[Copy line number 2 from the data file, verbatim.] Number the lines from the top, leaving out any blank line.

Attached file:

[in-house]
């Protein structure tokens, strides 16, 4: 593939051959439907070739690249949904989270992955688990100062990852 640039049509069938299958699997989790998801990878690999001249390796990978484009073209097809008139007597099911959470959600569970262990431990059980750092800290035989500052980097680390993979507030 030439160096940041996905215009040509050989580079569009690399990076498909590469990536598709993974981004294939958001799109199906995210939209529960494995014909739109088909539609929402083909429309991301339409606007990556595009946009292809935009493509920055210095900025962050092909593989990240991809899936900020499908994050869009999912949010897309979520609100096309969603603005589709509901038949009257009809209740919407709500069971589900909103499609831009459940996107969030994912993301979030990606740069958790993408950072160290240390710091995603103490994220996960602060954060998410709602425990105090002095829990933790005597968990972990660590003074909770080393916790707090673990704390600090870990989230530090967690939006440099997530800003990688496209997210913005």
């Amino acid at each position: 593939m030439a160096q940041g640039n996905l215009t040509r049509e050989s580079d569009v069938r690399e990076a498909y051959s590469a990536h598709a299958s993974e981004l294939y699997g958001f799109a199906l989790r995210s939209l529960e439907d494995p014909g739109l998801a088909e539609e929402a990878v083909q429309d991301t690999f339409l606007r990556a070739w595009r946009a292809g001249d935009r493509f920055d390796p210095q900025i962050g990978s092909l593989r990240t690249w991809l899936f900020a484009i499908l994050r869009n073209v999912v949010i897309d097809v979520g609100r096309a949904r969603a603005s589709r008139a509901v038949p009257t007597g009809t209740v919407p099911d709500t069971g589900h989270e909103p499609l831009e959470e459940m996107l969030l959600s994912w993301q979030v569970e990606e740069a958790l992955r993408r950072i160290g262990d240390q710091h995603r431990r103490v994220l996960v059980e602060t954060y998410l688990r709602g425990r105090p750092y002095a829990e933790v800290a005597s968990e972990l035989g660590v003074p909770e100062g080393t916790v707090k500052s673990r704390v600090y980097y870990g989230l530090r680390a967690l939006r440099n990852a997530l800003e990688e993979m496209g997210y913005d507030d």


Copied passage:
């Protein structure tokens, strides 16, 4: 593939051959439907070739690249949904989270992955688990100062990852 640039049509069938299958699997989790998801990878690999001249390796990978484009073209097809008139007597099911959470959600569970262990431990059980750092800290035989500052980097680390993979507030 030439160096940041996905215009040509050989580079569009690399990076498909590469990536598709993974981004294939958001799109199906995210939209529960494995014909739109088909539609929402083909429309991301339409606007990556595009946009292809935009493509920055210095900025962050092909593989990240991809899936900020499908994050869009999912949010897309979520609100096309969603603005589709509901038949009257009809209740919407709500069971589900909103499609831009459940996107969030994912993301979030990606740069958790993408950072160290240390710091995603103490994220996960602060954060998410709602425990105090002095829990933790005597968990972990660590003074909770080393916790707090673990704390600090870990989230530090967690939006440099997530800003990688496209997210913005």